One of my fondest recent memories is of a trip home to my native Chicago. A friend from high school planned a hang-out: dinner at a Mexican restaurant at Navy Pier with views of Downtown Chicago’s skyline, followed by a boat ride on Lake Michigan, complete with a fireworks show launched from the water.
I dressed up a pair of jeans with one of my favorite shirts. I didn’t have to considering I was heading to a tourist destination, but I wanted to. I was out on the town and I was bringing my baby girl with me.
Dinner with my old friend and his daughter was a blast. We caught up and cracked jokes about the good old days in high school and our girls chatted it up about the things five-year-olds discuss. A couple hours later, midway through the boat ride and prior to the fireworks show, my daughter was curled up in a ball on my lap, siphoning off as much heat as she could from me. It was freezing and I too, in my favorite, but useless, shirt did my best to absorb the little amount of heat she was generating.
After an evening of holding open doors, paying for food, holding hands, fireworks and having great conversations, I realized my daughter and I were on a date. Not “playtime,” someplace where kids go, but legitimately out on the town where I would normally take my wife. I leaned over into my little one’s ear and whispered, “You know we’re on a date, right?”
“I know, Dad,” she answered, calmly. "I'm cold."
My night was made. My daughter's matter-of-fact answer spoke to the reality that this hadn't been her first time out with me like this. And it definitely wouldn't be the last. Before and since then we've had tea times at home, been to museums, her favorite Thai restaurant, my favorite burger joint, a popular fast food chain's daddy-daughter date night, and even the symphony.
But why make the effort and take the time to "date" my daughter rather than simply take her to the obligatory kid-friendly events around town?
When my daughter was born I expected to see some blobby piece of flesh that I would love no matter what. But neither family nor I was prepared for what arrived: a stunningly beautiful baby with a full head of wavy hair parted right down the middle like Betty Boop's. That's when the nonsense began.
"Oh Eric, you better have your shot gun ready for the guys that are going to come for her," or even worse, "When she gets older she is going to be completely out of control."
I didn't understand why people were placing curses on my less than one-month old child. Putting on her the mistakes and failures of their own lives. Finally a coworker gave me words to live by: "Eric, hold her close now and she will always know she can come to you and know what real love is."
This last statement settled it for me. From that point forward I decided that once she was old enough I was going to date my daughter. Here's why:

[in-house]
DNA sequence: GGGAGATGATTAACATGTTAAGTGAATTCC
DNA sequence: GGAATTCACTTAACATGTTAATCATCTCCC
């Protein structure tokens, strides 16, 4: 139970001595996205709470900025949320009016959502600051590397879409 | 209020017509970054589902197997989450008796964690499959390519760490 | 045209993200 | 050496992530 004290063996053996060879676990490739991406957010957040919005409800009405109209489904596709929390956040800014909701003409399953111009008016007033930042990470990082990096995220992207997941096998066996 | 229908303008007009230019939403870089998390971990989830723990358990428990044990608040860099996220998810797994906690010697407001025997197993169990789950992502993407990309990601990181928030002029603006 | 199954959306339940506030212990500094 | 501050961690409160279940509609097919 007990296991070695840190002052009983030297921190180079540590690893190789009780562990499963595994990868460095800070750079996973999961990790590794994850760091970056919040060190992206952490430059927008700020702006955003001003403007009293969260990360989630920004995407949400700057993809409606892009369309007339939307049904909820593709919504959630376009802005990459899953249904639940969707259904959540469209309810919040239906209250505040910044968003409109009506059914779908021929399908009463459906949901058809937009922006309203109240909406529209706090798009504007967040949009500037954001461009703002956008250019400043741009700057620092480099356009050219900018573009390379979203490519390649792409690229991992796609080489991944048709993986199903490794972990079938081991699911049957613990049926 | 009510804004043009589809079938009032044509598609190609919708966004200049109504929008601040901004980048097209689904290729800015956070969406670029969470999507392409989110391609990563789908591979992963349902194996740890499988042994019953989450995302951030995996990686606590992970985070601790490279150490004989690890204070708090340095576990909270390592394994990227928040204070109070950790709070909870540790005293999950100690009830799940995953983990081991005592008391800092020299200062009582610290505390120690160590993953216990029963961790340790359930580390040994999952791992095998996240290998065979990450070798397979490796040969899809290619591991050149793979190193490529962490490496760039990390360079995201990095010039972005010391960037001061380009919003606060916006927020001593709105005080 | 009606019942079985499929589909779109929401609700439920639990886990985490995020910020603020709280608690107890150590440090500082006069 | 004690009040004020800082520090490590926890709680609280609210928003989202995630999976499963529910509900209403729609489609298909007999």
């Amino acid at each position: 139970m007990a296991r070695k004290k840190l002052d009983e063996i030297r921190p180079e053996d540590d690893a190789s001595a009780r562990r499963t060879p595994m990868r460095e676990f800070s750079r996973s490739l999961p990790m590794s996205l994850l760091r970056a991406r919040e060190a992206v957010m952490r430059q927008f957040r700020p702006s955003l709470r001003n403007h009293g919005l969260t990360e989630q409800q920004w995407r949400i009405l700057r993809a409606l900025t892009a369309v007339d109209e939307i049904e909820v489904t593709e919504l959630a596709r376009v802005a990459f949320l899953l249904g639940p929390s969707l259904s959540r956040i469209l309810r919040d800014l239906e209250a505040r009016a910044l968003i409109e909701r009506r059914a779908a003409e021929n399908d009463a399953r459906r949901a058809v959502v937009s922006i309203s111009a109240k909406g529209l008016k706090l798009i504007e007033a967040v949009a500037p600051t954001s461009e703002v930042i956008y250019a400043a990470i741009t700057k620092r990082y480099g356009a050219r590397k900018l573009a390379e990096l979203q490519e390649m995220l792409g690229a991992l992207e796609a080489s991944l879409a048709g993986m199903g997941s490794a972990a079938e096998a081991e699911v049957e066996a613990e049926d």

Spending Time With Your Daughter Allows You To Teach Her About Love
I'd like my daughter to know that love is an action that maintains and drives the intermittent feeling so many people casually refer to as love. Love is working through hard times together. Love is having that other person's interests at heart and first. Love is loving yourself and making sure (or striving to do your best) that you are living the best life you possibly can so you can be a blessing, rather than a curse to someone else.
Spending Time With Your Daughter Gives You The Chance To Show Her How It's Done
As Dad, I have the luxury and privilege of being the first man my daughter will ever know. I am able to arm her with the knowledge of what a real man is and show her how she should be treated by that man. I hold doors open for her, carry her book bag when she is tired, hold her hand when we walk together, wrap her in my coat and give her my hat if it suddenly begins raining and I talk to her about her, her hopes, dreams and goals --- genuinely interested and concerned about what she has to say.
Spending Time With Your Daughter Helps Make Marriage Make Sense
I've made an extra effort to make sure that while dating my daughter I don't forget that I have a wife who needs to be dated also. When I take her mother out or buy her things, I make sure to explain to my daughter why I am doing it --- because I love her. Sometimes I even include her in my plans. I don't want my daughter growing up, as I did, believing marriage is an arranged partnership that revolves solely around parenting. Many times this is the case, but it doesn't have to be.
Ultimately you can't control what your daughter will do once she's grown. But it's much easier to educate your daughter in advance in your home than trying after the fact to get her to unlearn what she may or may not pick up outside your home. Don't take that risk with your daughter. Date your daughter.